Cloud Computing - Disadvantages of cloud computing
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First I'll break the bad news about cloud computing, and then give you all the benefits of it. One of its few major issues is that it relies totally on network connections. If the network goes down, you're done using the computer until it is back up. If the network gets bogged down, then your computing will be slower.
The other major downfall is that it doesn't use a hard drive. While it is a benefit as I will discuss later, it is also a negative. Some applications or hardware might require having a hard drive attached to the computer; these might be hard to get working properly with the hard drive on a remote server.
From my experience, the last big issue is peripherals. Getting printers to work is hit or miss. The more popular printers will give you little trouble when you try to get them working properly. The little printers that aren't as common, such as label printers, can face issues with the mini PC that each user has.
In most big businesses, few people have personal printers; most printers are networked, so it's not a big issue to a majority of users. Things such as scanners use software to work with the PC, however, and if your virtual hard drive doesn't have the software, when you log onto the cloud computer at a desk, you won't be able to use the scanner until you install the software.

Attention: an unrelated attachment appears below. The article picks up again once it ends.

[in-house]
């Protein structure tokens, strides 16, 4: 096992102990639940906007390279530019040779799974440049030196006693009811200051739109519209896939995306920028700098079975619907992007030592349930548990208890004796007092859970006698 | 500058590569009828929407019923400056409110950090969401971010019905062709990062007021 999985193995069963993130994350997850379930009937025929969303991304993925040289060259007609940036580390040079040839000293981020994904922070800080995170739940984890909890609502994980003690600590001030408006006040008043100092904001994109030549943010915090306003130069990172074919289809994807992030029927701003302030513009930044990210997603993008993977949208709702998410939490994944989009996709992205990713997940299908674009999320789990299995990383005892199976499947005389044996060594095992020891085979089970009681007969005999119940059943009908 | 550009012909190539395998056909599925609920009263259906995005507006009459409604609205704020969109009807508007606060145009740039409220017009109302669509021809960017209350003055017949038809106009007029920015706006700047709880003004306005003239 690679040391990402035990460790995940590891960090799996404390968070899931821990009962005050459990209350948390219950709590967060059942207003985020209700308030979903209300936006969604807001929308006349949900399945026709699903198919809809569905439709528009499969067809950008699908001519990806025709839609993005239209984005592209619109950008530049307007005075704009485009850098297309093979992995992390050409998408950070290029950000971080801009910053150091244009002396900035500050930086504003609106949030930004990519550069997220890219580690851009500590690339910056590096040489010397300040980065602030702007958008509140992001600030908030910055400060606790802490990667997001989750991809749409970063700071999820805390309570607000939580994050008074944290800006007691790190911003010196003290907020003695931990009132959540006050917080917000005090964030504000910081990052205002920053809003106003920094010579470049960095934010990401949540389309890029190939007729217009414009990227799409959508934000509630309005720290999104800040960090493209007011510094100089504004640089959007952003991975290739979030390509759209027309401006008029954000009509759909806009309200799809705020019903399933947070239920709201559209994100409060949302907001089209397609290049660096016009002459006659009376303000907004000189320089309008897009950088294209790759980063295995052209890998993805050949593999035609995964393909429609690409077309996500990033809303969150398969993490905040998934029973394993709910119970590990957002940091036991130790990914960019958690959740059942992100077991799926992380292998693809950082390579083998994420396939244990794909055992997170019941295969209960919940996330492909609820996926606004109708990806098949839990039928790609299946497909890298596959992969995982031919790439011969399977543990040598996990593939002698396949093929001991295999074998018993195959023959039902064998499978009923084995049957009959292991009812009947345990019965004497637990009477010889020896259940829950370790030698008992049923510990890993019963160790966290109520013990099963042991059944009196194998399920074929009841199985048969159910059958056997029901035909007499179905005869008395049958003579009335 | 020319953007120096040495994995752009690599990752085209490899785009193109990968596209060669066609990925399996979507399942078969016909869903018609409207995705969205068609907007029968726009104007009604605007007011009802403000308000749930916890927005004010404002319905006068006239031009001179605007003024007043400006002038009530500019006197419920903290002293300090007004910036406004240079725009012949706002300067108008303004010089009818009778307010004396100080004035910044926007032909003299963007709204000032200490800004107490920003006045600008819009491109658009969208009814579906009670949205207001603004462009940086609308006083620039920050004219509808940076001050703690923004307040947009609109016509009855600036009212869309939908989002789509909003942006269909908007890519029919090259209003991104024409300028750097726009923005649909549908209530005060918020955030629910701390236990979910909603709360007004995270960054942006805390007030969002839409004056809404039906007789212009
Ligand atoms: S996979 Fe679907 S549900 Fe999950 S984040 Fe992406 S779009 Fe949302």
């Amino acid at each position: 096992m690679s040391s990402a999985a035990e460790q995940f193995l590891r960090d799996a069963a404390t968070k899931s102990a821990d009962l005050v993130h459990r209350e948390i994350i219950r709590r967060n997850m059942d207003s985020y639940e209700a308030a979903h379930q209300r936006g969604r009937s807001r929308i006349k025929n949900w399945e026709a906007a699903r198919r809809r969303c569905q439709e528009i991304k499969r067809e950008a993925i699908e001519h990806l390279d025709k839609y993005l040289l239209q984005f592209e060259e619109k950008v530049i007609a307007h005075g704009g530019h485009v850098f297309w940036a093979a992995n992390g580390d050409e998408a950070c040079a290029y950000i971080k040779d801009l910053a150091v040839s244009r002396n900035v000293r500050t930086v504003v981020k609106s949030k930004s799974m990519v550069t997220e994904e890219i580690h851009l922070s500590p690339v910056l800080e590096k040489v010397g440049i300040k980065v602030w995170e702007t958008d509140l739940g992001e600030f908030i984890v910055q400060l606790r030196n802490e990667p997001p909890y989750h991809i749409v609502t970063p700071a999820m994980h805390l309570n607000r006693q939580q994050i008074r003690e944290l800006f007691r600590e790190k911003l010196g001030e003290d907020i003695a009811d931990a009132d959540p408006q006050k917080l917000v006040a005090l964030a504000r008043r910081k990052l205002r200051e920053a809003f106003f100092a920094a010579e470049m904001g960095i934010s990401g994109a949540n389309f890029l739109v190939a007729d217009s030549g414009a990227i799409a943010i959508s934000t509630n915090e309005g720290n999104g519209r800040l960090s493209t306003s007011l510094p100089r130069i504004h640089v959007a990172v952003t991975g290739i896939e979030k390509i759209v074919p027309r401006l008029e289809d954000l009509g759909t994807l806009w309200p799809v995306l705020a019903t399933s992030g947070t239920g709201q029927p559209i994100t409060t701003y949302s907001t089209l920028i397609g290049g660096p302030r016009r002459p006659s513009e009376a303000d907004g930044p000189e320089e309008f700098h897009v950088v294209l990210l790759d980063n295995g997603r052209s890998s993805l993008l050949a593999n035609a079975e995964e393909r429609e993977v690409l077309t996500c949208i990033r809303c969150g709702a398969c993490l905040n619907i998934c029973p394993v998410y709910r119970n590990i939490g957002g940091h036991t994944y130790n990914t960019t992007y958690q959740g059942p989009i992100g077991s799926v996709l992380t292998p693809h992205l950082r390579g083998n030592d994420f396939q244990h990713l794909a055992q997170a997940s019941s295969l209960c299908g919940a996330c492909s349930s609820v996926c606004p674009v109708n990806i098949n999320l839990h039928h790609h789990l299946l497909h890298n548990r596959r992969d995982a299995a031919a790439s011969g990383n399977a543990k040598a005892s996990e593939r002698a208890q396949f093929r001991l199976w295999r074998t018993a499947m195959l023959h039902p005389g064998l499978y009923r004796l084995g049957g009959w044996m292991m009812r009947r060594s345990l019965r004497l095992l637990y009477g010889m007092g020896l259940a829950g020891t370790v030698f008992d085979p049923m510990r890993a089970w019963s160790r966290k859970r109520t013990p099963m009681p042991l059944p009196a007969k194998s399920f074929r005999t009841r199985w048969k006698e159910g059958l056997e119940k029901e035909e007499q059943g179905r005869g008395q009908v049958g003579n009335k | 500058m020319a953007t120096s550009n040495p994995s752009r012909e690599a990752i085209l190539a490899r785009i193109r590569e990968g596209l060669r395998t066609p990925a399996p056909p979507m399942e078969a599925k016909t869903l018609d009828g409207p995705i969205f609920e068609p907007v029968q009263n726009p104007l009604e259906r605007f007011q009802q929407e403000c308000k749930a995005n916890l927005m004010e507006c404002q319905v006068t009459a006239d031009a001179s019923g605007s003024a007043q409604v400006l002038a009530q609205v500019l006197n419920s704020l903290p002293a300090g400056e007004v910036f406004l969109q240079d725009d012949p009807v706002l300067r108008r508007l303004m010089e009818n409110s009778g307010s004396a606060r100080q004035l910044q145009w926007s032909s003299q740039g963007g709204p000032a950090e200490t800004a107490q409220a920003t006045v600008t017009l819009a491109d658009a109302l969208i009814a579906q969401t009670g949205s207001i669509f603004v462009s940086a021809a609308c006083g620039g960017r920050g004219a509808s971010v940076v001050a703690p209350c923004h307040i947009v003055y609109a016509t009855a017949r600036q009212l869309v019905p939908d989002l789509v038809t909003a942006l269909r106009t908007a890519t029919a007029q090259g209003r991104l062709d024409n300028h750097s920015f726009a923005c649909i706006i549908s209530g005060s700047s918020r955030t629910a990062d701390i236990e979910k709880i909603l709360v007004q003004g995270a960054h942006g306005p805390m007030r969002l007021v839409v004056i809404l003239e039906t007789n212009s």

I don't think this would be terrible for day-to-day work, but most people have something they have to do every once in a while that requires access to something they don't have attached to their computer and for which they don't have software on their hard drives.
How do you get started?
Does this whole cloud computing craze make your mental gears turn? Chances are, unless you are a big company with some good friends that would love to let you demo this new way of computing, you probably don't have the money to drop on getting a cloud system up and running. And if you're a home user, cloud computing is overkill for you.
You're not out of luck, however, if you still want to try this. There is a cloud PC that you can use without the need for a server; it's called CherryPal. It comes with a small plastic box with two USB ports, VGA-out, audio out, LAN and wireless. It has 4 GB flash memory, so you can store stuff locally as well as on the server. Along with this PC, you get 50 GB online storage for your hard drive. It sounds like a pretty good deal at $250. It will run a distribution of Linux with applications bundled with it such as OpenOffice. For all those environmentally conscious users, this computer consumes a total of 2 watts.
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